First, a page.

On Wednesday, the 2019 WA Women’s Hall of Fame (WAWHOF) nominations were launched at Parliament House. The event was created in 2011 on International Women’s Day to celebrate and acknowledge the high-achieving women of Western Australia, who have made significant contributions to their community and the state at large. With nominations across various categories, including business, art and culture, education, health, STEM, and more, the inaugural event hopes to acknowledge the great work of Western Australian women past and present, particularly those from diverse cultural, linguistic and bipartisan backgrounds.
Fiona Reid is the Chair of WAWHOF, and has been with the organisation since its inception in 2011. She sees great value in what their group does, arguing women are often underrepresented or given less attention in other national award ceremonies. She says that WAWHOF is “an opportunity at a Western Australian level to make sure that their contributions are acknowledged and to increase respect for women in the community more broadly.”
The organisation recognises the importance of inducting women who have achieved great things for WA historically, right through to the successful women of today. Award-winners range from Perth-born Edith Cowan, the first Australian woman to serve as a member of parliament, to Dr Ann O’Neill who Reid describes as a present-day “advocate and inspiration in family and domestic violence”.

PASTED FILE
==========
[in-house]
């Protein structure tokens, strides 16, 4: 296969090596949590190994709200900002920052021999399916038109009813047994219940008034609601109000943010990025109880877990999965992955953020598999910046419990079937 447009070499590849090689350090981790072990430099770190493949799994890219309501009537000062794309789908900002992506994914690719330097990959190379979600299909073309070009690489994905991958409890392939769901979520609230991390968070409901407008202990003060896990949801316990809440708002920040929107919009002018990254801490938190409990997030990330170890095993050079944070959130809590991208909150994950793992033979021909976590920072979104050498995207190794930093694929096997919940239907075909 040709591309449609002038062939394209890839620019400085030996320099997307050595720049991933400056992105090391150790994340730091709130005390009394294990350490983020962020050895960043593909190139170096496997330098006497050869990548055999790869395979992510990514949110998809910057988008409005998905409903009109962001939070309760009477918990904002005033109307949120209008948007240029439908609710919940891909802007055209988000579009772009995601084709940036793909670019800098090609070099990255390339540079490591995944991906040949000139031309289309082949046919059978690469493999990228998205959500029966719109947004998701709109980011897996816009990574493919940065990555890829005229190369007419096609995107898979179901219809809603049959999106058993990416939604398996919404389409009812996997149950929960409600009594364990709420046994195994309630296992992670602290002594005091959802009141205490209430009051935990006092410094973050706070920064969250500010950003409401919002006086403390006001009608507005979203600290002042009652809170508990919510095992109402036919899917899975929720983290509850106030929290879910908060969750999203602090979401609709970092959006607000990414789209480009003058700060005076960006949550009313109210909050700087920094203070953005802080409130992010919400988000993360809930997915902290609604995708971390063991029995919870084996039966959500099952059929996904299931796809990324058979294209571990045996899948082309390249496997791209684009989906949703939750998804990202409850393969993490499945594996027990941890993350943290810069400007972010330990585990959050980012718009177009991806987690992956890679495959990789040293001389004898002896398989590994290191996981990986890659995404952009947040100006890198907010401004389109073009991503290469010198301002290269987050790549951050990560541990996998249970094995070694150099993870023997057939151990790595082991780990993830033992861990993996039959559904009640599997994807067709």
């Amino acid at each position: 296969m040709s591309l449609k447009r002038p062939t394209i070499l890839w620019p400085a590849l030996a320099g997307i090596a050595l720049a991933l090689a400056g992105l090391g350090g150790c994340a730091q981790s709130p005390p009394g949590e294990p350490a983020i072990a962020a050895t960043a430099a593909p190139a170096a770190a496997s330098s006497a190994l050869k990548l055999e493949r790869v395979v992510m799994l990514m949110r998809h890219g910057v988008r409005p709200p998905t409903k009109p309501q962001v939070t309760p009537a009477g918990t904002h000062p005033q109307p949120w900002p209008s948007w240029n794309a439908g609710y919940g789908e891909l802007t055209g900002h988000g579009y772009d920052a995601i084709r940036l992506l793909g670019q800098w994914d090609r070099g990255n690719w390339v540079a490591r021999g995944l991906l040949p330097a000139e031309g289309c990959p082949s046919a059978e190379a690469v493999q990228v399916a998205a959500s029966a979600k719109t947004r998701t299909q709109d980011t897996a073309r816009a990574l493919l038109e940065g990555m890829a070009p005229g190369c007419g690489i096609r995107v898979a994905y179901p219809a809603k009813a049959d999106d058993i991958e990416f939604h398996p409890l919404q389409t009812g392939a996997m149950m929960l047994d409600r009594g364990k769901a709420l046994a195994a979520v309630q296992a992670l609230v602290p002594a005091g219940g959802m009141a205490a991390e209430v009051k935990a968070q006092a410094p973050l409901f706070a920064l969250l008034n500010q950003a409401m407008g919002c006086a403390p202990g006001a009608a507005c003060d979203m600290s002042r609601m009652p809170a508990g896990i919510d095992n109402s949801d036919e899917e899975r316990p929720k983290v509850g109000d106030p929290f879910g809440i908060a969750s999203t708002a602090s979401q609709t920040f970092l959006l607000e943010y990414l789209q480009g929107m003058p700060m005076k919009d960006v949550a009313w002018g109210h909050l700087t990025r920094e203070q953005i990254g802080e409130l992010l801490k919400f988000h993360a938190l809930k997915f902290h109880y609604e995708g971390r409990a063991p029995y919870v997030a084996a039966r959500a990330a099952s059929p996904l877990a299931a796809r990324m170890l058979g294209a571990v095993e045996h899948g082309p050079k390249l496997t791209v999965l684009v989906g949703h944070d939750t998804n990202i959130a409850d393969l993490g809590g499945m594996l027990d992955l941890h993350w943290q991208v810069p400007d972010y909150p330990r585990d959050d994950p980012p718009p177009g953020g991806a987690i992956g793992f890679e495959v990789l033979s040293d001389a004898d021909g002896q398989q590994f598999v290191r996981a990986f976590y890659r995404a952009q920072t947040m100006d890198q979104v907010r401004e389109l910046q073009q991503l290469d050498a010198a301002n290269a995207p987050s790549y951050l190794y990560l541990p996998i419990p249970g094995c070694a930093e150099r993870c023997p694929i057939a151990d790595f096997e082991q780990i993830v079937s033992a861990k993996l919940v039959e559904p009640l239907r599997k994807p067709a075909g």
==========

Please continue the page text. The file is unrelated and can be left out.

When Reid was asked if she feels particularly passionate about any nomination area in particular, the Chair replied in the negative, saying that all of the categories are equally important. For her, these women come from a “rich tapestry” of backgrounds—from mining, law, social services, sport, art and culture, and elsewhere—and they all have incredible stories to tell.
One of those women is Suzy Urbaniak; she was nominated for WAWHOF for her phenomenal contributions as a science teacher and because she developed her own educational program, the Centre of Resources Excellence (CoRe), at Kent Street Senior High School where she works.
Urbaniak says that she was nominated because of her work inspiring young women and children in general, which she achieved by “contemporising” education and making it more relevant for children’s future careers in the resource industry—within which Urbaniak has extensive work experience and strong connections.
For her, science is more of a process of investigating and problem-solving than it is about content and equations. She likes to take a practical approach to learning with her students, taking them out on field trips to “see the science in the world around them.” She calls this #therealclassroom.
She also likes to create networking opportunities for the kids by introducing them to real world industry professionals in the resource industry, and taking them to summits and career expos—which exposes them to what their future careers could look like.
When asked about the government’s current push to see more women in science, technology, engineering and mathematics (STEM) workplaces, Urbaniak said that the biggest challenge to this will be breaking down the message that STEM is just for men, which tends to intimidate girls into considering following this career path. For her, the best way we could raise the numbers of women in STEM is by building their resilience and encouraging their assertiveness.
“No matter how good a young girl is at science or maths,” Urbaniak explains, “if she’s not confident within herself or if her self-esteem is down, she is not going to be the best she can be. So, it’s not about shoving down their throats irrelevant maths equations or science content—it’s about building up that person to believe in who they are, for them to realise their true capacities; and from there they will then go on that journey of STEM.”